Symposium on the Future of Science Journalism

Kavli Symposium on the Future of Science Journalism
(World Federation of Science Journalists/The Kavli Foundation)

17-19 February 2014, The Hyatt Lodge, Oak Brook, IL

The Kavli Symposium on the Future of Science Journalism — organized and led by the World Federation of Science Journalists — will bring together an international group of leading science journalists and specialists to explore the future of science journalism. The organizing committee has identified the following topics to launch this dialogue, which will take place collectively and in breakout sessions that encourage the free exchange of new thinking, ideas and possible collaborations. (Limited in size, this symposium is closed to invited participants.)

Defining Science Journalism

It is becoming increasingly important for science journalism to better define and distinguish itself in the midst of a growing array of information sources. This is also a growing need with the increase in direct science communication from scientists and scientific institutions, as well as industry and other sources, which may not employ the standards of the field or serve conflicting interests. The symposium will focus on this issue, as well as how science journalism itself may be impacted by efforts to provide centralized sources of scientific information, such as the national ‘science media centers’ either established or being developed in several countries. Among the questions: How does science journalism more effectively distinguish itself from other sources of information? What role, if any, should science journalists have with these national science media centers?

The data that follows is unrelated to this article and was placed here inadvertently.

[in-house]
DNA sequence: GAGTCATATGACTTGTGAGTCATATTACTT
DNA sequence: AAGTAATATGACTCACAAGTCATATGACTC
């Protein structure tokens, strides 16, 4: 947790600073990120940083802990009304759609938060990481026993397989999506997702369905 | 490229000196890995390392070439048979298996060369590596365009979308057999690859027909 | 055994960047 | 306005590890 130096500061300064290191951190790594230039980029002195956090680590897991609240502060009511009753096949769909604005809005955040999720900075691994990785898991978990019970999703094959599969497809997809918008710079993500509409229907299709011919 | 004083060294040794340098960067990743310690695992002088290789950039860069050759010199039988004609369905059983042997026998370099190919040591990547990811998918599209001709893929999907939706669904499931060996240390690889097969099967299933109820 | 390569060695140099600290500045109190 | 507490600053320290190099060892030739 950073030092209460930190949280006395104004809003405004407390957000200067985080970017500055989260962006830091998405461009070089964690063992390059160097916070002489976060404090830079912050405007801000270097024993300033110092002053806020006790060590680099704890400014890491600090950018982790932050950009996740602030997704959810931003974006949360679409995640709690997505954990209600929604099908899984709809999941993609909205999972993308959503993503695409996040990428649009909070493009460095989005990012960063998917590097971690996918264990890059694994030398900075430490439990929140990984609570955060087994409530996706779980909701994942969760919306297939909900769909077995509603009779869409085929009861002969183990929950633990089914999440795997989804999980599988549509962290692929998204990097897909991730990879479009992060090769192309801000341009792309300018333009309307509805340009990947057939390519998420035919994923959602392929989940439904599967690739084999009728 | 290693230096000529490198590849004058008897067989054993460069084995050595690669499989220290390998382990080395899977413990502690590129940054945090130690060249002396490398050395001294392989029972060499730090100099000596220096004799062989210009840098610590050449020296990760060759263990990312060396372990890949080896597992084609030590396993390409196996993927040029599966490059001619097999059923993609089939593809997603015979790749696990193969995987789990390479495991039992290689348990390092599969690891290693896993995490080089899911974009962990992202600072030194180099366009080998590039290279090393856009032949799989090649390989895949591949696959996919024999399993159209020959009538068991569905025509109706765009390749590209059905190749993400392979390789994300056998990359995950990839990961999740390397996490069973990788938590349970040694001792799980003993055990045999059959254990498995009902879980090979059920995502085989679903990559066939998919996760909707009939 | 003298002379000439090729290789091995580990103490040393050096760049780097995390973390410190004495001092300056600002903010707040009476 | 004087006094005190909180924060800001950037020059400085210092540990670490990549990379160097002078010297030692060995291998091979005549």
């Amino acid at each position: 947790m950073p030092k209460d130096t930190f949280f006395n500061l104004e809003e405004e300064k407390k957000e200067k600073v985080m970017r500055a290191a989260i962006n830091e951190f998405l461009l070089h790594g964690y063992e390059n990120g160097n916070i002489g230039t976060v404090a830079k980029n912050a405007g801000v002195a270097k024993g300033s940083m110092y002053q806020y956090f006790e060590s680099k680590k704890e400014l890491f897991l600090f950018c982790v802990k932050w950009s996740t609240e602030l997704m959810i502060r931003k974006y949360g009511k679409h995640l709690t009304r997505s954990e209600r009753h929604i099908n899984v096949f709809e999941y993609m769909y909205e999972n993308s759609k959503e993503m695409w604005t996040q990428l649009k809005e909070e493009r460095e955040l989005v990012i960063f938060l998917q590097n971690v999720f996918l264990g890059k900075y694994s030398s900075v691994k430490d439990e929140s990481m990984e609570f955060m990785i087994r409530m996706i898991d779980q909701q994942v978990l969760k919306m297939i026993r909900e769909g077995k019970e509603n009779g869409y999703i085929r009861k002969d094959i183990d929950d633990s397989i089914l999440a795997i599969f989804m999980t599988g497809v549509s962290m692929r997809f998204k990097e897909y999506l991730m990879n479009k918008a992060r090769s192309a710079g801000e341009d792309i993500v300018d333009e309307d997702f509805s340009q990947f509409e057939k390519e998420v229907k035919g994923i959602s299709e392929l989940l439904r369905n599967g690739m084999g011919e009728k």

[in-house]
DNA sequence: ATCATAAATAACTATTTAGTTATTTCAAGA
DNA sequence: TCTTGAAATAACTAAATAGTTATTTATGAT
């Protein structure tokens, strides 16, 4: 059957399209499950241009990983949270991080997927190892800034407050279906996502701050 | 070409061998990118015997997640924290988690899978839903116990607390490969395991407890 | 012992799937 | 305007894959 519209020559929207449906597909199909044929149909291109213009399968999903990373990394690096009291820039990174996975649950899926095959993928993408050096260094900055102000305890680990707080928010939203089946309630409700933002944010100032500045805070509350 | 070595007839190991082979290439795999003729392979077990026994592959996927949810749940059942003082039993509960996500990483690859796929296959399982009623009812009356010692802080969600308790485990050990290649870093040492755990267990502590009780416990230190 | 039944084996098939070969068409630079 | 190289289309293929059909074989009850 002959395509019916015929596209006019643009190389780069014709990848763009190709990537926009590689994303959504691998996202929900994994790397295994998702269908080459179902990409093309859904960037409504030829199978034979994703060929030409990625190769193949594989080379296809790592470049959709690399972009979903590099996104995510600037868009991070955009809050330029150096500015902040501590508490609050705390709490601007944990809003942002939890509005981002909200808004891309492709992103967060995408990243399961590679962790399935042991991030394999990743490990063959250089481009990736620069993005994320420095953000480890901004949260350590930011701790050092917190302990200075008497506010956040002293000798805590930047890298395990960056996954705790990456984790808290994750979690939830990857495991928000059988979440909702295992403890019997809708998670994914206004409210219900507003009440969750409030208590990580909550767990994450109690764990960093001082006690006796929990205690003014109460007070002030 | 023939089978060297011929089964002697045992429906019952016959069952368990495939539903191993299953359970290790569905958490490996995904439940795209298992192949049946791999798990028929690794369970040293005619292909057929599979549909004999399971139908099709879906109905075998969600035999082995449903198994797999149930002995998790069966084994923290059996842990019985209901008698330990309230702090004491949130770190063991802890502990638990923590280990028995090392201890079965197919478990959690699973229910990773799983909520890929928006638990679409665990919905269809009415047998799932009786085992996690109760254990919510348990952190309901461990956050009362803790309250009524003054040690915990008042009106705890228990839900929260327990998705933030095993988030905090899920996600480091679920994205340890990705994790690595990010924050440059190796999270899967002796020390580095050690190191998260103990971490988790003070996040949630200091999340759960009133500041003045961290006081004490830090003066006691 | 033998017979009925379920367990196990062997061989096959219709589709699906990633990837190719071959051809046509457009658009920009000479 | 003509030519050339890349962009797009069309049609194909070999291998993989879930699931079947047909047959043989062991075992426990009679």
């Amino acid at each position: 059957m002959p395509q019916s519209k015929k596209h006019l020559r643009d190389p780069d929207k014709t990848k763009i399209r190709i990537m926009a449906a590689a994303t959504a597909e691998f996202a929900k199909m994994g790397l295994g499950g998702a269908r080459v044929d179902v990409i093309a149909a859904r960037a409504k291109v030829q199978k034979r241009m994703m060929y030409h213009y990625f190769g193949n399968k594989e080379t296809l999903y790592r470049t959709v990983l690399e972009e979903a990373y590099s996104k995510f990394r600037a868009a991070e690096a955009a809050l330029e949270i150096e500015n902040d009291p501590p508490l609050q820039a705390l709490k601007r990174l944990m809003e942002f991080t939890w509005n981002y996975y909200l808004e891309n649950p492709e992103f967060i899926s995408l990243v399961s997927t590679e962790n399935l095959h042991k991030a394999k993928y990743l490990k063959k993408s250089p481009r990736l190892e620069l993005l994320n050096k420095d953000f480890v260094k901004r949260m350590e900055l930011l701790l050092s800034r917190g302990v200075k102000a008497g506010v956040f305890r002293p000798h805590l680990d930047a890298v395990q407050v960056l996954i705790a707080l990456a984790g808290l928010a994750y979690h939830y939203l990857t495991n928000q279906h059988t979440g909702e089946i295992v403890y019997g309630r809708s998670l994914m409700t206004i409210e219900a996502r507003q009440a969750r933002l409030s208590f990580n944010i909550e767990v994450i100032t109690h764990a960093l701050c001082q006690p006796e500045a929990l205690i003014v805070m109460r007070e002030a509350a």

International Collaboration in Science Journalism

There are areas of the world where coverage of science issues is more difficult, yet coverage is critical not only locally but to the international community. Looking forward, science journalism needs to consider how it can more effectively cover some of the key issues in the field, such as clinical trials that have moved to developing countries. It should also consider how it can collaboratively cover these issues, as well as discern ways that established science journalists and media can collectively improve their support of local science journalism in developing nations. Among the questions: When it comes to covering issues and supporting the development of the field, what are the areas where collaboration can supersede competition?

Supporting Science Journalism

There are new, innovate practices and media business models available to science journalism, but there remains a need to discuss how science journalism can benefit from these practices. Science journalism needs to identify the innovative practices and business models that can strengthen the field, as well as the ways to support their use and development for common benefit? It must also consider what tools exist or should be developed to help the field? For example, are there new ways for science journalists to mine and process the increasing amounts of data being accumulated on individuals and societies? How can new technologies and software be integrated in the tool kit of science journalists? Science journalism must also consider how new, alternative sources of funding such as crowd-funding might impact the field.